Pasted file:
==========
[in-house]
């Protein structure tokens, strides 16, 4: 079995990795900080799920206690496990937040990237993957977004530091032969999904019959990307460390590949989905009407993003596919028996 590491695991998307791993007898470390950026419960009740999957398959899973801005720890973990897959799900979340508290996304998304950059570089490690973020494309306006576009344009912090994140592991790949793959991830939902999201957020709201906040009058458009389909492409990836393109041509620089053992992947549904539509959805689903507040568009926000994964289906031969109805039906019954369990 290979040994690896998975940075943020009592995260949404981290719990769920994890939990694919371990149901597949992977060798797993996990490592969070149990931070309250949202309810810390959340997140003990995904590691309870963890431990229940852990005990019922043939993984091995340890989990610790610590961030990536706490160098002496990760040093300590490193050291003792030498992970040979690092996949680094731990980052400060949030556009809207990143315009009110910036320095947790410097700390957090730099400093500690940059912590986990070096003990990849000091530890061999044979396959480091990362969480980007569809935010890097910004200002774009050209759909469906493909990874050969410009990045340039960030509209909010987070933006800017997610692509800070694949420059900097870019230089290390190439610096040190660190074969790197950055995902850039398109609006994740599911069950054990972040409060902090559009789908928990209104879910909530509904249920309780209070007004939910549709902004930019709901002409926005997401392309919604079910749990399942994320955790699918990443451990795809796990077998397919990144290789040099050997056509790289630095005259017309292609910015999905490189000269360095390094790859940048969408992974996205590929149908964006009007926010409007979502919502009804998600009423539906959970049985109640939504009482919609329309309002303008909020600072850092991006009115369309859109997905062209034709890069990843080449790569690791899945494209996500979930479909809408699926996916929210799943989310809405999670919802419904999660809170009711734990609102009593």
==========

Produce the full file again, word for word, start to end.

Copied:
[in-house]
């Protein structure tokens, strides 16, 4: 079995990795900080799920206690496990937040990237993957977004530091032969999904019959990307460390590949989905009407993003596919028996 590491695991998307791993007898470390950026419960009740999957398959899973801005720890973990897959799900979340508290996304998304950059570089490690973020494309306006576009344009912090994140592991790949793959991830939902999201957020709201906040009058458009389909492409990836393109041509620089053992992947549904539509959805689903507040568009926000994964289906031969109805039906019954369990 290979040994690896998975940075943020009592995260949404981290719990769920994890939990694919371990149901597949992977060798797993996990490592969070149990931070309250949202309810810390959340997140003990995904590691309870963890431990229940852990005990019922043939993984091995340890989990610790610590961030990536706490160098002496990760040093300590490193050291003792030498992970040979690092996949680094731990980052400060949030556009809207990143315009009110910036320095947790410097700390957090730099400093500690940059912590986990070096003990990849000091530890061999044979396959480091990362969480980007569809935010890097910004200002774009050209759909469906493909990874050969410009990045340039960030509209909010987070933006800017997610692509800070694949420059900097870019230089290390190439610096040190660190074969790197950055995902850039398109609006994740599911069950054990972040409060902090559009789908928990209104879910909530509904249920309780209070007004939910549709902004930019709901002409926005997401392309919604079910749990399942994320955790699918990443451990795809796990077998397919990144290789040099050997056509790289630095005259017309292609910015999905490189000269360095390094790859940048969408992974996205590929149908964006009007926010409007979502919502009804998600009423539906959970049985109640939504009482919609329309309002303008909020600072850092991006009115369309859109997905062209034709890069990843080449790569690791899945494209996500979930479909809408699926996916929210799943989310809405999670919802419904999660809170009711734990609102009593």